Performance Based Funding in Higher Education

Daniel Cohen's picture
 By | oktober 20, 2016
oktober 20, 2016

Most people are well aware of the benefits of a college degree. Not only do degree holders earn more money than non-degree holders, but research shows that people with postsecondary credentials are more engaged citizens, give more to philanthropic causes, are healthier, live longer, are more involved in their children’s education, are less likely to be involved in crime, and are less dependent on social welfare programs.[1] In addition to these personal and societal benefits, campuses are economic engines in their own right that generate millions of dollars in tax revenues, employ millions of people around the country, perform pioneering research  and innovation, and incubate many spinoff businesses.

Clearly higher education is an economic and civic engine, but how do you tune and optimize that engine to move society forward? How do you ensure that the goals of publicly funded higher education institutions are aligned with the needs of students, the public, and local employers?

Historically, colleges and universities have received funding from states based on how many full-time equivalent (FTE) students are enrolled at the beginning of each semester. While this funding rubric provides an incentive for colleges to enroll students (and thus provide access to postsecondary education programs), it doesn’t necessarily incent institutions to help students complete degree programs, or ensure that employers are supplied with the skilled workers they need. As a result, many states are rethinking their enrollment-based funding models and priorities.

To ensure that they are getting the most out of their education dollars, 33 out of 50 states have embarked on performance-based funding (PBF) initiatives.[2] These initititives incent colleges to award degrees and credentials that are in high demand (such as credentials in STEM courses), improve transfer rates from two-year to four-year institutions, lower overall costs, and improve graduation and placement rates. In addition, these institutions are incented to focus on under-served and under-represented cohorts such as minority graduates, “non-traditional” students (adults going back to school to enrich their careers), and student performance in developmental and remedial courses.

To be successful and maximize performance based funding, where rubrics and formulas are complex and malleable, institutions need flexible analytic tools, not rigid packaged solutions. WebFOCUS is well suited for this kind of application for a number of reasons, including its ability to embed business rules into reports, dashboards, and analytic InfoApps. For example, to complete a major and earn a credential, a student needs to satisfactorily complete courses A and B, and then go on to complete either C and D, or E and F, in a certain period of time. This type of logic is easy to implement with WebFOCUS.

Florida Atlantic University (FAU), an institution of higher education and research that serves more than 30,000 students in southeast Florida, is one of many Florida colleges that rely on public funding. When the Florida State Legislature adopted a PBF funding rubric, traditional FTE metrics were replaced by outcome metrics including graduation rate, employment, and student success in the classroom. FAU, and every other publicly funded higher education institution in Florida, had to find ways to improve and document student outcomes and measures.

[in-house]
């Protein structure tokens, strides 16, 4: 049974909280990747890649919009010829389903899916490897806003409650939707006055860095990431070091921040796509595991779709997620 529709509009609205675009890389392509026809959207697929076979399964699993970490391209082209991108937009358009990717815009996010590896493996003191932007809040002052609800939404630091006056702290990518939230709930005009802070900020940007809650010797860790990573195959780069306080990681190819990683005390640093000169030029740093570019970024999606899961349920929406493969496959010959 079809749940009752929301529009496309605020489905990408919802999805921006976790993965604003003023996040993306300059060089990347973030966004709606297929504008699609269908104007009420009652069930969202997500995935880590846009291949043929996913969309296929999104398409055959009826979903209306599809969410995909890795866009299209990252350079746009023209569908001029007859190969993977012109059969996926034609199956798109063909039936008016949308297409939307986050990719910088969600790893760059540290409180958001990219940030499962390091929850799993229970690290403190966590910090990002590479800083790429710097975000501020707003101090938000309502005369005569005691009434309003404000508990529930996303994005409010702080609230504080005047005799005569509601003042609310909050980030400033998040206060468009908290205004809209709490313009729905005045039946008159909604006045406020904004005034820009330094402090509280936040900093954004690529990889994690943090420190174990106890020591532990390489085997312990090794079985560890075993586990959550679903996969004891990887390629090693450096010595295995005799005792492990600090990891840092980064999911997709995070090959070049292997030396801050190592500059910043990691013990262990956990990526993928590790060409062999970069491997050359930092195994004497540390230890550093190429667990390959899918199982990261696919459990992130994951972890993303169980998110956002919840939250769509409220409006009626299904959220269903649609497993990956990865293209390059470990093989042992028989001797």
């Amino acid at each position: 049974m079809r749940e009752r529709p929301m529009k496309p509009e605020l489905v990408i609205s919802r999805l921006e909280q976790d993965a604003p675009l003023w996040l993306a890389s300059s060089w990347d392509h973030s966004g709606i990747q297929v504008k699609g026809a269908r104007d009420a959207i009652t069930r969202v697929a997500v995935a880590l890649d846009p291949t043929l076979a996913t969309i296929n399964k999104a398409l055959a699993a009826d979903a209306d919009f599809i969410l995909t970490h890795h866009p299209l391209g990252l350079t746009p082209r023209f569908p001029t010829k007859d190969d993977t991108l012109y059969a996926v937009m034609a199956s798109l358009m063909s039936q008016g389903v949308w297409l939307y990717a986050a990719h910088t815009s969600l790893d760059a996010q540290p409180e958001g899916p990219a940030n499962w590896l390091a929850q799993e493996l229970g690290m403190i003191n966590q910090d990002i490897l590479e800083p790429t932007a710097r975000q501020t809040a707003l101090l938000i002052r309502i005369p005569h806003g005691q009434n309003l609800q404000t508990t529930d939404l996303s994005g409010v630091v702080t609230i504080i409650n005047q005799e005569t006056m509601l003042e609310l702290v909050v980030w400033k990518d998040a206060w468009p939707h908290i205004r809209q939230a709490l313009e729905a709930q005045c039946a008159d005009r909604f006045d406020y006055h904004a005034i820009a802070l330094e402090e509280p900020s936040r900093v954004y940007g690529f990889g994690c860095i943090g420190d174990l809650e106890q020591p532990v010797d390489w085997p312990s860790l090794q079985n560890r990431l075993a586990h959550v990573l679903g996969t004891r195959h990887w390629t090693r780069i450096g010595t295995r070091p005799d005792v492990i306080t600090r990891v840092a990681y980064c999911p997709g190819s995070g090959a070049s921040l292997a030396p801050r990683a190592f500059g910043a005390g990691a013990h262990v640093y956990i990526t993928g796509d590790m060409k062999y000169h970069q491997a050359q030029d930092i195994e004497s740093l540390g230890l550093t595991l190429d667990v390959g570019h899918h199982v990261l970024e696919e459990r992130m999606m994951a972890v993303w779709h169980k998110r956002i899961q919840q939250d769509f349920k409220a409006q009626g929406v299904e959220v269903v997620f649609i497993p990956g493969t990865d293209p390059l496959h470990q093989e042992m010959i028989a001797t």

To tackle this issue, FAU called on its BI Center of Excellence, where WebFOCUS had already been adopted as the enterprise BI and analytics standard. The results? While most schools try to maximize enrollment in order to maximize revenues, FAU’s revenues have actually grown while its enrollment has shrunk! In fact, FAU was ranked as the top scoring institution in Florida—and they credit Information Builders’ technology for that success.[3] Not only is FAU using WebFOCUS to automate the complex compliance reporting scenarios that are necessary for performance-based funding, but they are also using their versatile BI tools to operationalize their PBF strategy. FAU’s BI and analytics system enables instructors, advisors, faculty, and other staff members to identify “at risk” students and intervene while there is still time to get them on the right track. Further, they  are mapping “Acedemic Pathways”—the sequence of courses a student must complete to earn a degree or credential. These pathways ensure that students registrer for the right classes to complete their degrees and alert advisors and faculity if students get “off track.”

The outcomes have been impressive:

This year, FAU ranked 1st in the state in the percent of bachelor’s graduates employed full-time or continuing their education one year from graduation.

  • Over the last two years, FAU’s six-year graduation rate increased by 8 percent.
  • FAU increased its academic progress rate by 6 percent.
  • FAU consistently ranks in the top two for median average full-time wages of undergraduates employed in Florida one year after graduation. 

To learn how FAU became Florida’s top performer in this arena, please join us for an informative webcast presented by Mehran Basiratmand, FAU’s Chief Innovation and Performance Officer on November 8. During the webinar Mehran will explore FAU’s journey to define and map new metrics, develop dashboards, and implement BI apps that allow the institution to comply with Florida’s new performance based funding formulas. 

If you are interested in other sase study presentations, join us for a webcast on November 1 featuring Connecticut College.